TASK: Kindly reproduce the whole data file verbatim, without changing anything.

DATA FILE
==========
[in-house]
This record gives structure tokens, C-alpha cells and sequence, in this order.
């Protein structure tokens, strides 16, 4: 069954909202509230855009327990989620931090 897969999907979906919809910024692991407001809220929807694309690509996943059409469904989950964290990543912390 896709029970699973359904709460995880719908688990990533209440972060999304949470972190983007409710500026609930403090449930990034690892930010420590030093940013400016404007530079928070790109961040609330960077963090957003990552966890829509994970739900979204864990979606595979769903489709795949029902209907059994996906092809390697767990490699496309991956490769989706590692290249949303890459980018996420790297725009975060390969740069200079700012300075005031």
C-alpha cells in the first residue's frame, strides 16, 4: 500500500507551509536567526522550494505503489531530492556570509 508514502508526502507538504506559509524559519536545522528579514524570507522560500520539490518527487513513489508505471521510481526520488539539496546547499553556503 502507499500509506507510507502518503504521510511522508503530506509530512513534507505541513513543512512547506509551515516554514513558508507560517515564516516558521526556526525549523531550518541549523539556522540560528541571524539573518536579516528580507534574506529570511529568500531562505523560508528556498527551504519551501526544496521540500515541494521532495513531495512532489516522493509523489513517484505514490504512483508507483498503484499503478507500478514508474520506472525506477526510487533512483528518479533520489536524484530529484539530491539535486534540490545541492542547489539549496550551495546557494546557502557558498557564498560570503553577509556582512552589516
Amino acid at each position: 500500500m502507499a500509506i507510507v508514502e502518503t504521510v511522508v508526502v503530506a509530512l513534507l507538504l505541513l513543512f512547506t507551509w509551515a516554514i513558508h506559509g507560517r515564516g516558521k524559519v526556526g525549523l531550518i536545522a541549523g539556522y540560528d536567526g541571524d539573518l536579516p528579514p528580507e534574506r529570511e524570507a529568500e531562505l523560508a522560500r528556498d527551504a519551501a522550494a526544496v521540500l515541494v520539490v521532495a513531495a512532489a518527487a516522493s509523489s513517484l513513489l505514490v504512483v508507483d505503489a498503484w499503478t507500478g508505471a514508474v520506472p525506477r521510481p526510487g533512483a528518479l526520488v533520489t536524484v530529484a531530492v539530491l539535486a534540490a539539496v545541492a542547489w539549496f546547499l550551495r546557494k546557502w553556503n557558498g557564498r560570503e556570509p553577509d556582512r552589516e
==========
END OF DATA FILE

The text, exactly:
[in-house]
This record gives structure tokens, C-alpha cells and sequence, in this order.
């Protein structure tokens, strides 16, 4: 069954909202509230855009327990989620931090 897969999907979906919809910024692991407001809220929807694309690509996943059409469904989950964290990543912390 896709029970699973359904709460995880719908688990990533209440972060999304949470972190983007409710500026609930403090449930990034690892930010420590030093940013400016404007530079928070790109961040609330960077963090957003990552966890829509994970739900979204864990979606595979769903489709795949029902209907059994996906092809390697767990490699496309991956490769989706590692290249949303890459980018996420790297725009975060390969740069200079700012300075005031």
C-alpha cells in the first residue's frame, strides 16, 4: 500500500507551509536567526522550494505503489531530492556570509 508514502508526502507538504506559509524559519536545522528579514524570507522560500520539490518527487513513489508505471521510481526520488539539496546547499553556503 502507499500509506507510507502518503504521510511522508503530506509530512513534507505541513513543512512547506509551515516554514513558508507560517515564516516558521526556526525549523531550518541549523539556522540560528541571524539573518536579516528580507534574506529570511529568500531562505523560508528556498527551504519551501526544496521540500515541494521532495513531495512532489516522493509523489513517484505514490504512483508507483498503484499503478507500478514508474520506472525506477526510487533512483528518479533520489536524484530529484539530491539535486534540490545541492542547489539549496550551495546557494546557502557558498557564498560570503553577509556582512552589516
Amino acid at each position: 500500500m502507499a500509506i507510507v508514502e502518503t504521510v511522508v508526502v503530506a509530512l513534507l507538504l505541513l513543512f512547506t507551509w509551515a516554514i513558508h506559509g507560517r515564516g516558521k524559519v526556526g525549523l531550518i536545522a541549523g539556522y540560528d536567526g541571524d539573518l536579516p528579514p528580507e534574506r529570511e524570507a529568500e531562505l523560508a522560500r528556498d527551504a519551501a522550494a526544496v521540500l515541494v520539490v521532495a513531495a512532489a518527487a516522493s509523489s513517484l513513489l505514490v504512483v508507483d505503489a498503484w499503478t507500478g508505471a514508474v520506472p525506477r521510481p526510487g533512483a528518479l526520488v533520489t536524484v530529484a531530492v539530491l539535486a534540490a539539496v545541492a542547489w539549496f546547499l550551495r546557494k546557502w553556503n557558498g557564498r560570503e556570509p553577509d556582512r552589516e